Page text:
Education system a crisis: DA
Cape Town - Education should be declared a crisis and the school system revamped, the Democratic Alliance said on Wednesday.
Speaking in the National Assembly during debate on President Jacob Zuma's State of the Nation address, DA MP Wilmot James said Zuma was presiding over the greatest expansion of government spending in the nation’s history.
"And the result is that our debt is likely to reach levels close to those of the early 1990s."
Zuma's proposed investment in infrastructure was a good idea and his invitation to involve the private sector was welcome.
This would be a considerable stimulus to achieve the high growth needed to provide the revenues to repay the debt.
Limpopo didn’t order any books
However, this was not enough, James said.
"President Zuma also spoke at length about the success in improving education, and yet, as I speak now, one in three children sit without workbooks," he said.
"There are provinces without new textbooks because some did not bother to order them on time and Limpopo did not order books at all."
Zuma had referred to the improvement in the overall matric pass rate, but had failed to point out that the pass rate for mathematics, the sciences and some languages remained worryingly low.
As a result, universities would not be able to produce sufficient numbers of students with the engineering and technical skills the investment in infrastructure development required.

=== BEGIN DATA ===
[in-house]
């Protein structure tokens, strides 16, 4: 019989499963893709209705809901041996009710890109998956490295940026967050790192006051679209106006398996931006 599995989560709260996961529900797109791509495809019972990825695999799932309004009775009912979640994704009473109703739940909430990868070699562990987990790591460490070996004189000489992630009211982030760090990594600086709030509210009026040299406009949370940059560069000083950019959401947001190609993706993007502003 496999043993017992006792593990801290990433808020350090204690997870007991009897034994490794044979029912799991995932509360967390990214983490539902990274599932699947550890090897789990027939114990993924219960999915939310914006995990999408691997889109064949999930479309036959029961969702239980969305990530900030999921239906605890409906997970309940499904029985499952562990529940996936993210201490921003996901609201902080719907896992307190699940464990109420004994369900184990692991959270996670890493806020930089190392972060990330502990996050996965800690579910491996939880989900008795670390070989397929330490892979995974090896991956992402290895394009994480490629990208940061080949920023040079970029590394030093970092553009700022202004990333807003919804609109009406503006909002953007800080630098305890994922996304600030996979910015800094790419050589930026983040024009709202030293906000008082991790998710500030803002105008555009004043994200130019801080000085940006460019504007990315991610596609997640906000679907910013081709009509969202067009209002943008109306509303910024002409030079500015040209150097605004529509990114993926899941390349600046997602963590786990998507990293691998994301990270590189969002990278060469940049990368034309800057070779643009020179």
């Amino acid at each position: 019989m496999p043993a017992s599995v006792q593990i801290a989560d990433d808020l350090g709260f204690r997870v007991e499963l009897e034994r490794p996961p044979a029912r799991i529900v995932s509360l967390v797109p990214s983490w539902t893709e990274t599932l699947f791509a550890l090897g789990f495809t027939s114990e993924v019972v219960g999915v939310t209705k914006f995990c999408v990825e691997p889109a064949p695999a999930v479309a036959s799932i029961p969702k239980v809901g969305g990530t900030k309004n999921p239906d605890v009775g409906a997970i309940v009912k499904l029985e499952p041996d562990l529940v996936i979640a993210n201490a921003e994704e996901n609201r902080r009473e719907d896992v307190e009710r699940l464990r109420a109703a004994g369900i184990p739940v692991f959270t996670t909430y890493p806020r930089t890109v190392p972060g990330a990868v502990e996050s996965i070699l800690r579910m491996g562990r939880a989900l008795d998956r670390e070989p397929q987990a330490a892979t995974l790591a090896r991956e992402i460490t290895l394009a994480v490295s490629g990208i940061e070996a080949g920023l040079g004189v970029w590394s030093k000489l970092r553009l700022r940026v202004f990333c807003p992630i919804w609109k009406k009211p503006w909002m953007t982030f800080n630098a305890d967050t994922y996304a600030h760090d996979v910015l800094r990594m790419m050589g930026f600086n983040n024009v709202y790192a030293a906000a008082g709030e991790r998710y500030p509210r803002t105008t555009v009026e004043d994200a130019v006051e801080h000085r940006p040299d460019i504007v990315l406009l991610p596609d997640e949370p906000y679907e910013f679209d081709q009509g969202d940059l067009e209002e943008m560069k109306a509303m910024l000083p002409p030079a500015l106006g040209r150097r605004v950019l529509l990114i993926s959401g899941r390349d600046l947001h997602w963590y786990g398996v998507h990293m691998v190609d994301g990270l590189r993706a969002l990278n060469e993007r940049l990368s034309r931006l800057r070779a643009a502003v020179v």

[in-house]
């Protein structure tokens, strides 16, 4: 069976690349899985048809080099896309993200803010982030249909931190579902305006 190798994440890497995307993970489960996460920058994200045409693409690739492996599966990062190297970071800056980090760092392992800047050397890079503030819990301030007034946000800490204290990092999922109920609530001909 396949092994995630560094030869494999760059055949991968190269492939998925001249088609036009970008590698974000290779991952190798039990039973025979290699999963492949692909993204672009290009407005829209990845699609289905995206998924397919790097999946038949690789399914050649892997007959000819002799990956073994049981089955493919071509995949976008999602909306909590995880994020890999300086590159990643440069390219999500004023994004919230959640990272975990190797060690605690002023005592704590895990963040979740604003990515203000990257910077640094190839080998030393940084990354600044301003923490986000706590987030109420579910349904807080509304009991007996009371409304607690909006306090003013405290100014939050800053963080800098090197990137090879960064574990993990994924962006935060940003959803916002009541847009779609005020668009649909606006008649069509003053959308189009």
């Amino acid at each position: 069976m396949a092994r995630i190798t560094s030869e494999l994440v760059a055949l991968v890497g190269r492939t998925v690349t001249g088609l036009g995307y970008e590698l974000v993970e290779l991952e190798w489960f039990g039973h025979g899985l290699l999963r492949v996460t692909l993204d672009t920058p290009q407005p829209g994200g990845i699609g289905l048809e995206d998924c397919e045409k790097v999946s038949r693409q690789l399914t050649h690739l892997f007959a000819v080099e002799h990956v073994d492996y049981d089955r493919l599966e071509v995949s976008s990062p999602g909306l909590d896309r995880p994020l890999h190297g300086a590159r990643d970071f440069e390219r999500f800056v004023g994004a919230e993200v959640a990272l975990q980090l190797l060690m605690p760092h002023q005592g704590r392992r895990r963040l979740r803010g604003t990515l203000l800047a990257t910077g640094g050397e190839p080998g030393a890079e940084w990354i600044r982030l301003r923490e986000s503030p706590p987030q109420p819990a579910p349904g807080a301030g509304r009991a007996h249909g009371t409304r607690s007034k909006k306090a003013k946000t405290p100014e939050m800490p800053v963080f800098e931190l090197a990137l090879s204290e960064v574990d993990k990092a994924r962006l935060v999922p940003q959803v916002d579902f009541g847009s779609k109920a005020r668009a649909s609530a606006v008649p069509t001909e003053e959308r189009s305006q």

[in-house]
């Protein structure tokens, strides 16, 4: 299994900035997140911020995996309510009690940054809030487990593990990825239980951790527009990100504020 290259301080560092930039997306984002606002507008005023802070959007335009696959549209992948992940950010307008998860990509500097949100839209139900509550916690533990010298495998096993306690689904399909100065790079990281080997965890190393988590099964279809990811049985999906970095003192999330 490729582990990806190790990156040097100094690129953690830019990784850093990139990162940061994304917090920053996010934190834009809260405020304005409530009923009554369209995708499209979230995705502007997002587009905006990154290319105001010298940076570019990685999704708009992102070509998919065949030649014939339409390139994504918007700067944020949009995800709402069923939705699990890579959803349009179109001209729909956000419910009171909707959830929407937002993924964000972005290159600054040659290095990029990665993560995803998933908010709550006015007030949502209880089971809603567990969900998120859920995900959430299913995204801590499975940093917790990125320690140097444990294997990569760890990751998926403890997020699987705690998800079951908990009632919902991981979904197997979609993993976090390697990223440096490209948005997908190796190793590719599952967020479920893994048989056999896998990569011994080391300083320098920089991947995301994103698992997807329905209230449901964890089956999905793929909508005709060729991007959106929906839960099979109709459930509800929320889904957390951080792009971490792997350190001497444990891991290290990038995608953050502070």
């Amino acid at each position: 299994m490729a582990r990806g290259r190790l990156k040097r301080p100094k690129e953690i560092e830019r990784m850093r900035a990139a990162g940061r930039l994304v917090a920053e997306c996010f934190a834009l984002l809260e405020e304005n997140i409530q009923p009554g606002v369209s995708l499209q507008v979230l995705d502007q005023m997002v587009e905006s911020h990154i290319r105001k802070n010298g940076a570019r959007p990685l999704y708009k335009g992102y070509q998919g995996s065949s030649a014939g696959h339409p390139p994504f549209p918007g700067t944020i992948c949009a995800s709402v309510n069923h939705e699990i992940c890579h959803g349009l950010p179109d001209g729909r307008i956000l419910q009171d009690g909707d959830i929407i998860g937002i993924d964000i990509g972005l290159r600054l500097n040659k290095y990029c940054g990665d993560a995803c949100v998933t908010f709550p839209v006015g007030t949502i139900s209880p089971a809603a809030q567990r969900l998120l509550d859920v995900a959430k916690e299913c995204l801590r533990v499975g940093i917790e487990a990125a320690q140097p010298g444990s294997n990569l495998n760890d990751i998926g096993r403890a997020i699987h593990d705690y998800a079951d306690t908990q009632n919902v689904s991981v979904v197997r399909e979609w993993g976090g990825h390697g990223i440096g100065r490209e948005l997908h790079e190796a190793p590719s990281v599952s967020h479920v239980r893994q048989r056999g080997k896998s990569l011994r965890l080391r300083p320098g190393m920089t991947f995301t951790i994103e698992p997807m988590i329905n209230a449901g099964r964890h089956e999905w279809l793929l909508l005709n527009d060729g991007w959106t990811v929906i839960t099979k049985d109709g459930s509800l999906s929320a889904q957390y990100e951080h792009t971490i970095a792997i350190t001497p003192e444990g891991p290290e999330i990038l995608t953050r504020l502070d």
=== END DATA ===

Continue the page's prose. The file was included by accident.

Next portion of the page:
James said he was shocked when Zuma thanked all teachers’ unions for their co-operation in improving children's education.
"We know full well how the power-hungry Sadtu [SA Democratic Teachers' Union] wilfully sacrifices schooling on the altar of material greed, despite its socialist rhetoric."
"Tell us, Mr President, how will we achieve high economic growth without declaring education to be in crisis and ramping up our grossly underperforming school system?
"Tell us, Mr President, how will we achieve higher growth without an emergency skills programme for the trades to provide the talented young people without whom your plan will fail?
"Tell us Mr President, how will we achieve higher growth without large-scale ideas-based innovation at universities, our science councils and research and development in our private sector?"
James said it was necessary, among other things, to train more and better science and maths teachers and to pull talented science and maths teachers out of retirement.
Maths and science teachers should be recruited internationally and immigration requirements relaxed accordingly.
"We should rapidly rebuild our teacher training colleges. Start the exercise in Mpumalanga and the Northern Cape and build the two planned universities for those provinces on that basis."
All trade unions and professional associations should be obliged by law to spend at least half the funds they received through payroll deduction on teacher training, development and services, he said.